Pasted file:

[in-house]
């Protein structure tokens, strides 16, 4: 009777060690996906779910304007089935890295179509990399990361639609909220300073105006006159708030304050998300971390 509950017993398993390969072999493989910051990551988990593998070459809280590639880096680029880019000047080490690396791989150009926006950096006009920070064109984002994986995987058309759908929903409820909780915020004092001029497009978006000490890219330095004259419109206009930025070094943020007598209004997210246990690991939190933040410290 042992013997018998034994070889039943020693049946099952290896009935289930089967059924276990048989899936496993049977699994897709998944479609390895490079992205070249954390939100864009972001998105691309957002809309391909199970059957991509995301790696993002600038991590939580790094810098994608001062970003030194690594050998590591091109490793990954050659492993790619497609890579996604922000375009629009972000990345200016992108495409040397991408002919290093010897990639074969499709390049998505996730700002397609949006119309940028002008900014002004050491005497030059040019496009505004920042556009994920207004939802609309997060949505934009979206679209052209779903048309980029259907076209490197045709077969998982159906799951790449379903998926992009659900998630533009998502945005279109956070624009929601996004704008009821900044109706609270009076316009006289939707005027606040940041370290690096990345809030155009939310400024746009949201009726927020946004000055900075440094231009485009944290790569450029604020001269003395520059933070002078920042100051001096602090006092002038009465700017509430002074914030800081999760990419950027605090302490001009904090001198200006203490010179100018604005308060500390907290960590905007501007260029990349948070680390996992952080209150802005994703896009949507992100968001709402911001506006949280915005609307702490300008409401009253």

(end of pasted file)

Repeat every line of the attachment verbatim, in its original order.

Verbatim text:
[in-house]
């Protein structure tokens, strides 16, 4: 009777060690996906779910304007089935890295179509990399990361639609909220300073105006006159708030304050998300971390 509950017993398993390969072999493989910051990551988990593998070459809280590639880096680029880019000047080490690396791989150009926006950096006009920070064109984002994986995987058309759908929903409820909780915020004092001029497009978006000490890219330095004259419109206009930025070094943020007598209004997210246990690991939190933040410290 042992013997018998034994070889039943020693049946099952290896009935289930089967059924276990048989899936496993049977699994897709998944479609390895490079992205070249954390939100864009972001998105691309957002809309391909199970059957991509995301790696993002600038991590939580790094810098994608001062970003030194690594050998590591091109490793990954050659492993790619497609890579996604922000375009629009972000990345200016992108495409040397991408002919290093010897990639074969499709390049998505996730700002397609949006119309940028002008900014002004050491005497030059040019496009505004920042556009994920207004939802609309997060949505934009979206679209052209779903048309980029259907076209490197045709077969998982159906799951790449379903998926992009659900998630533009998502945005279109956070624009929601996004704008009821900044109706609270009076316009006289939707005027606040940041370290690096990345809030155009939310400024746009949201009726927020946004000055900075440094231009485009944290790569450029604020001269003395520059933070002078920042100051001096602090006092002038009465700017509430002074914030800081999760990419950027605090302490001009904090001198200006203490010179100018604005308060500390907290960590905007501007260029990349948070680390996992952080209150802005994703896009949507992100968001709402911001506006949280915005609307702490300008409401009253």